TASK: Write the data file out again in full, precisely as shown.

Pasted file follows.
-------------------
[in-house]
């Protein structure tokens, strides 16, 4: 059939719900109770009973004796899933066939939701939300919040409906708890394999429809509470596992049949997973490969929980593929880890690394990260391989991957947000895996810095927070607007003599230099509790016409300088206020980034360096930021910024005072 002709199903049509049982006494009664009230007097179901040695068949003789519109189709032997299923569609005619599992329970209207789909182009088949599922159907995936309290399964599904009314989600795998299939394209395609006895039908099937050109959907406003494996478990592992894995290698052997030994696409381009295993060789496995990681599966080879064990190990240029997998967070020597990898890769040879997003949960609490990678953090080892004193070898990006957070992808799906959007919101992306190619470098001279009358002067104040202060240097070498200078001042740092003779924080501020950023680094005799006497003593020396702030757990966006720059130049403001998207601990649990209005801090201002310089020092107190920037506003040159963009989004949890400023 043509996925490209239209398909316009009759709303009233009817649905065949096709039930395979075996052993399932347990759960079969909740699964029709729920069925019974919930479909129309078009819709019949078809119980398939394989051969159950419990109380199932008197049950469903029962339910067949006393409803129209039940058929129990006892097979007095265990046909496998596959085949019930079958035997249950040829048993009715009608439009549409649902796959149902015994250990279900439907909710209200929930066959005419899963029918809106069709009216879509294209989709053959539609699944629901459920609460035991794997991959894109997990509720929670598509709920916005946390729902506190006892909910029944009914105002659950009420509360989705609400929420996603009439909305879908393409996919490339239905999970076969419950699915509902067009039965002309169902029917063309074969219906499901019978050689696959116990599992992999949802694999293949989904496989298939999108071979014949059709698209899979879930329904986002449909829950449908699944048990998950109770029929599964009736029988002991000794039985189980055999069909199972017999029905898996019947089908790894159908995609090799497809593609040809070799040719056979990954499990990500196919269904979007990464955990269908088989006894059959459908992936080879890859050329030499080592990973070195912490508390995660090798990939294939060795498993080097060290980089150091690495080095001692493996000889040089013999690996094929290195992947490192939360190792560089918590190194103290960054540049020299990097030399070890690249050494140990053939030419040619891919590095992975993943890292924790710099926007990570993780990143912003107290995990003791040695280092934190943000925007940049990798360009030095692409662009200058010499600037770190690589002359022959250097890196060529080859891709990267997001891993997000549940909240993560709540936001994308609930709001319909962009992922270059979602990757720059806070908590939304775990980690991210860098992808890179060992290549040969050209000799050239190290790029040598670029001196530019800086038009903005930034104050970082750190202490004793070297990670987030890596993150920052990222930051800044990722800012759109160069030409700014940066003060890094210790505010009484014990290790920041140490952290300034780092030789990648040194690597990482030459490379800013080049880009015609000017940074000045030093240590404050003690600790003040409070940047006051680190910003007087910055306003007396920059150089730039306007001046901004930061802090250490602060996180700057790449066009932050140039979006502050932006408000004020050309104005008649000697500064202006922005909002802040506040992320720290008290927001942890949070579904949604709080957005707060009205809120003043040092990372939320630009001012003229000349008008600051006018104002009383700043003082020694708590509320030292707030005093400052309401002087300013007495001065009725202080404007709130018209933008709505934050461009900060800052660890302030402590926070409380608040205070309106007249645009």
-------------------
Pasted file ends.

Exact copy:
[in-house]
């Protein structure tokens, strides 16, 4: 059939719900109770009973004796899933066939939701939300919040409906708890394999429809509470596992049949997973490969929980593929880890690394990260391989991957947000895996810095927070607007003599230099509790016409300088206020980034360096930021910024005072 002709199903049509049982006494009664009230007097179901040695068949003789519109189709032997299923569609005619599992329970209207789909182009088949599922159907995936309290399964599904009314989600795998299939394209395609006895039908099937050109959907406003494996478990592992894995290698052997030994696409381009295993060789496995990681599966080879064990190990240029997998967070020597990898890769040879997003949960609490990678953090080892004193070898990006957070992808799906959007919101992306190619470098001279009358002067104040202060240097070498200078001042740092003779924080501020950023680094005799006497003593020396702030757990966006720059130049403001998207601990649990209005801090201002310089020092107190920037506003040159963009989004949890400023 043509996925490209239209398909316009009759709303009233009817649905065949096709039930395979075996052993399932347990759960079969909740699964029709729920069925019974919930479909129309078009819709019949078809119980398939394989051969159950419990109380199932008197049950469903029962339910067949006393409803129209039940058929129990006892097979007095265990046909496998596959085949019930079958035997249950040829048993009715009608439009549409649902796959149902015994250990279900439907909710209200929930066959005419899963029918809106069709009216879509294209989709053959539609699944629901459920609460035991794997991959894109997990509720929670598509709920916005946390729902506190006892909910029944009914105002659950009420509360989705609400929420996603009439909305879908393409996919490339239905999970076969419950699915509902067009039965002309169902029917063309074969219906499901019978050689696959116990599992992999949802694999293949989904496989298939999108071979014949059709698209899979879930329904986002449909829950449908699944048990998950109770029929599964009736029988002991000794039985189980055999069909199972017999029905898996019947089908790894159908995609090799497809593609040809070799040719056979990954499990990500196919269904979007990464955990269908088989006894059959459908992936080879890859050329030499080592990973070195912490508390995660090798990939294939060795498993080097060290980089150091690495080095001692493996000889040089013999690996094929290195992947490192939360190792560089918590190194103290960054540049020299990097030399070890690249050494140990053939030419040619891919590095992975993943890292924790710099926007990570993780990143912003107290995990003791040695280092934190943000925007940049990798360009030095692409662009200058010499600037770190690589002359022959250097890196060529080859891709990267997001891993997000549940909240993560709540936001994308609930709001319909962009992922270059979602990757720059806070908590939304775990980690991210860098992808890179060992290549040969050209000799050239190290790029040598670029001196530019800086038009903005930034104050970082750190202490004793070297990670987030890596993150920052990222930051800044990722800012759109160069030409700014940066003060890094210790505010009484014990290790920041140490952290300034780092030789990648040194690597990482030459490379800013080049880009015609000017940074000045030093240590404050003690600790003040409070940047006051680190910003007087910055306003007396920059150089730039306007001046901004930061802090250490602060996180700057790449066009932050140039979006502050932006408000004020050309104005008649000697500064202006922005909002802040506040992320720290008290927001942890949070579904949604709080957005707060009205809120003043040092990372939320630009001012003229000349008008600051006018104002009383700043003082020694708590509320030292707030005093400052309401002087300013007495001065009725202080404007709130018209933008709505934050461009900060800052660890302030402590926070409380608040205070309106007249645009």